Something On Brand Storytelling
While waiting for the bus going to Ojuelegba to get full, I purchased my fifth bottle of Coke that day. A distant warning, taking the form of my mother’s voice, ricocheted against the walls of my subconscious blending perfectly with the cacophony of environmental noise and the music I was listening to.
Amid the chaotic similitude, spurred on by the warning in my head, a light bulb was turned on but it was wrapped in questions. What exactly does the Coca-Cola brand sell? Is it sugar and coloured water mixed with a lot of gas? Why are brands like Coca-Cola, Apple, Starbucks etc. used as case studies?
After unwrapping the layers of questions, I came to realise that Coke is not a mere commodity and the Coca-Cola brand is not mere brand. What the Coca-Cola brand has done is to create a connection with its customers using stories. For as long as I can remember, all the Coke ads I’ve seen never focus on the product but on the experience of those consume it. Even when the ads focus on the quality of the product they come from an angle of an experience. With stories, the Coca-Cola brand has created a way to transmit meaning to those who consume their products.
Branding and marketing experts call this brand storytelling. In Branding, storytelling isn’t just about telling ‘a story’ (producing an advert where a narrative arc occurs), it’s about telling the story of the ‘brand’ across multiple channels and using various tools and methods. It goes beyond telling better stories, for brand storytelling to work the brand must be a better story.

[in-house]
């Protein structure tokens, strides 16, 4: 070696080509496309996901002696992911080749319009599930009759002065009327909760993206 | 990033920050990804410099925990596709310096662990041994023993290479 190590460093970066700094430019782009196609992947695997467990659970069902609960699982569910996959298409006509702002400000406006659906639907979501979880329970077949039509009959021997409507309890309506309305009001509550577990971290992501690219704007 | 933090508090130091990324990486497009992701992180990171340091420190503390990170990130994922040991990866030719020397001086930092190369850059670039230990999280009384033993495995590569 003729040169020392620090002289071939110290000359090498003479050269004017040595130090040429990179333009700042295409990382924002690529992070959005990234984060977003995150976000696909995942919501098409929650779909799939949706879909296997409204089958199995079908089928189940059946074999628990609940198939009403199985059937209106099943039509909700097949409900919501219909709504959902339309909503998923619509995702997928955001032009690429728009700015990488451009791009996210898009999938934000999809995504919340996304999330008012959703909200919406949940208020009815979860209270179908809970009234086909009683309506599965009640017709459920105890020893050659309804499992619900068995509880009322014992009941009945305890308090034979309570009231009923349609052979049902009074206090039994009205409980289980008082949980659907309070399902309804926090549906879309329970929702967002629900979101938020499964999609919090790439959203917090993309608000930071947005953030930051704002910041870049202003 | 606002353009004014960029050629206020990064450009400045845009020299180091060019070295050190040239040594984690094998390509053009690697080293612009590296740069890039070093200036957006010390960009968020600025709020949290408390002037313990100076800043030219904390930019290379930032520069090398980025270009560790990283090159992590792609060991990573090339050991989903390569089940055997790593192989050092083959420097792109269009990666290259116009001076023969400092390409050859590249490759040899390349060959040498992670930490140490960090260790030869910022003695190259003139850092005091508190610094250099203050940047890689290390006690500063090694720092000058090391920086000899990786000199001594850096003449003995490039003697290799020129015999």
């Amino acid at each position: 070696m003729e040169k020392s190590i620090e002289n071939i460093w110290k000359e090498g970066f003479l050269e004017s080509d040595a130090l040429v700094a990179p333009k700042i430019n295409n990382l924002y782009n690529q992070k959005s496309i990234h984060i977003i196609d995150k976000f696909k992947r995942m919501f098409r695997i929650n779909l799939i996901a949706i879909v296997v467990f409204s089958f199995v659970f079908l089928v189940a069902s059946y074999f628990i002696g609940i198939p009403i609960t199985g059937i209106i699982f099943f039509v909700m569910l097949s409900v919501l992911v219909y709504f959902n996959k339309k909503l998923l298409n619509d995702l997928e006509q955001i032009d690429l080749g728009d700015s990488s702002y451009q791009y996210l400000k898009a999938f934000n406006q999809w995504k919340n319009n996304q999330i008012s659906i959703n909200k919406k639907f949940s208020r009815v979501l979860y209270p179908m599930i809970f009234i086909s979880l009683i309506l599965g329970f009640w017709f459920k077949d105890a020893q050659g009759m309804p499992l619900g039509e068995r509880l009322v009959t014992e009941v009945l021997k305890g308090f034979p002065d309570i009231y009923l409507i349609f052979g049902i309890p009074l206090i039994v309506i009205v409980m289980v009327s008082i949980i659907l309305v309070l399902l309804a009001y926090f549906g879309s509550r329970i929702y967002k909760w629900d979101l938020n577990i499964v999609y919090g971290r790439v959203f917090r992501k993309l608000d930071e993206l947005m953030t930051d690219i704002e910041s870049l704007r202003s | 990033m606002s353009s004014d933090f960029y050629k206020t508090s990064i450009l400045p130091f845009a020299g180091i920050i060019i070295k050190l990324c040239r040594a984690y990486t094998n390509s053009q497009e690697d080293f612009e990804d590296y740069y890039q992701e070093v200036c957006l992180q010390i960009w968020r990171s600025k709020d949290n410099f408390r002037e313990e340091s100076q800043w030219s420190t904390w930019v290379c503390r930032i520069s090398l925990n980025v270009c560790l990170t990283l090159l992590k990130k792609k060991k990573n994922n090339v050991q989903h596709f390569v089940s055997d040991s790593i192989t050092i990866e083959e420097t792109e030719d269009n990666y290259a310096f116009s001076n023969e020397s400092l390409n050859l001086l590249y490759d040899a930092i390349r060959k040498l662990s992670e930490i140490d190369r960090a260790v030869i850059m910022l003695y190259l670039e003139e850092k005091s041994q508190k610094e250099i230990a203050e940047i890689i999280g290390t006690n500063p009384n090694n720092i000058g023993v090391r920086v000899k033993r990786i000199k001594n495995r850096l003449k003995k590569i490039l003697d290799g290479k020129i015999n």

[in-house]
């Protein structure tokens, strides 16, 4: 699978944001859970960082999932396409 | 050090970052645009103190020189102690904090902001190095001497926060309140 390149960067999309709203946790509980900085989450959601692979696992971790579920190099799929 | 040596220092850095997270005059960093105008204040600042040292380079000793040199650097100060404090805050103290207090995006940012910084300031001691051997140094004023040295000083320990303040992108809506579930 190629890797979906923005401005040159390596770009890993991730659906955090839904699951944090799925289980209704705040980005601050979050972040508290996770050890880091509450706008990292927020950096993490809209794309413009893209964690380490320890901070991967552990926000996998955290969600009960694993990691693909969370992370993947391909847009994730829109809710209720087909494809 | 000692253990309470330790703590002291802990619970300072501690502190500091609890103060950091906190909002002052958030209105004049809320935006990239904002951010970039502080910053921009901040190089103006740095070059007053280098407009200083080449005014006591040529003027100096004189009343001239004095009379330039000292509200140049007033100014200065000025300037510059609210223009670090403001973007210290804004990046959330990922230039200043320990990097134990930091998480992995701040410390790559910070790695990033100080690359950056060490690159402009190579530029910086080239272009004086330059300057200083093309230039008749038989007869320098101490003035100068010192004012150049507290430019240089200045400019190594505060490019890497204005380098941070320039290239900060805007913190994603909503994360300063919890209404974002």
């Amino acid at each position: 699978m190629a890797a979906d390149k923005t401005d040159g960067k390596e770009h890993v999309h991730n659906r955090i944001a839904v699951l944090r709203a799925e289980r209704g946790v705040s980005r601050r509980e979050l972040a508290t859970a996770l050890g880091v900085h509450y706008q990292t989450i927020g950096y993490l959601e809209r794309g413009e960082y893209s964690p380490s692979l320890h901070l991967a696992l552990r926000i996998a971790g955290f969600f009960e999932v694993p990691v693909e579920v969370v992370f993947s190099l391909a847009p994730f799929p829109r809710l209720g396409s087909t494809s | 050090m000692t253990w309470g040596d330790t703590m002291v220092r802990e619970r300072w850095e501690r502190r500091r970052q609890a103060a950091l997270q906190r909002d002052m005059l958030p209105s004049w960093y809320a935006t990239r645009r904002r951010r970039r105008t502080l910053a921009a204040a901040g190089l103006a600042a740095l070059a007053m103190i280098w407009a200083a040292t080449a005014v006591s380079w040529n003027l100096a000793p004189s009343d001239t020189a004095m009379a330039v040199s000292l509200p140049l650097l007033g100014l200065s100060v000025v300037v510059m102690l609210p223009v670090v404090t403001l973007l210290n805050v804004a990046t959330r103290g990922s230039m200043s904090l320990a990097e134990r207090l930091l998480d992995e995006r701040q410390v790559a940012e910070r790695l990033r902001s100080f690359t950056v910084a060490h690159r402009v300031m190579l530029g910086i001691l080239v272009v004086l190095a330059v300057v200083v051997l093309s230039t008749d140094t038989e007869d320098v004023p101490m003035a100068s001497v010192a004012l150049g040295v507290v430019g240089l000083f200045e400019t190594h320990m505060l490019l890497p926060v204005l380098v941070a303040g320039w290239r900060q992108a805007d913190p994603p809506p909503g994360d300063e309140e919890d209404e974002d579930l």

So, what is the Coca-Cola brand story? Coca-Cola’s brand story is focused on “sharing and togetherness” which is prevalent in their ads, campaigns and public relations. “Life Tastes Good” “Taste the Feeling” “Share a Coke” and “Open Happiness”, to mention a few, are good examples of slogans that reflect the brand message.
Over the years, Coca-Cola has crafted its messages to connect with its audience. For example, in 1906 when the United States was veering away from alcoholic beverages Coca-Cola came up with the slogan “The Great National Temperance Beverage” to capitalise and position Coke as a suitable alternative. In Nigeria, the Share a Coke campaign was widely successful because it took advantage of the diversity to bring togetherness.
One thing to note here is that your brand story should relate to your environment. There’s no need to be idealistic. The only way to pass the test of sustainability for your brand story is to tailor it to the audience.
Every time you purchase a bottle of Coke, what you’ve purchased goes beyond the contents but the experience. An experience is sold to consumers through stories and every story has a central idea. So, what story is your brand selling?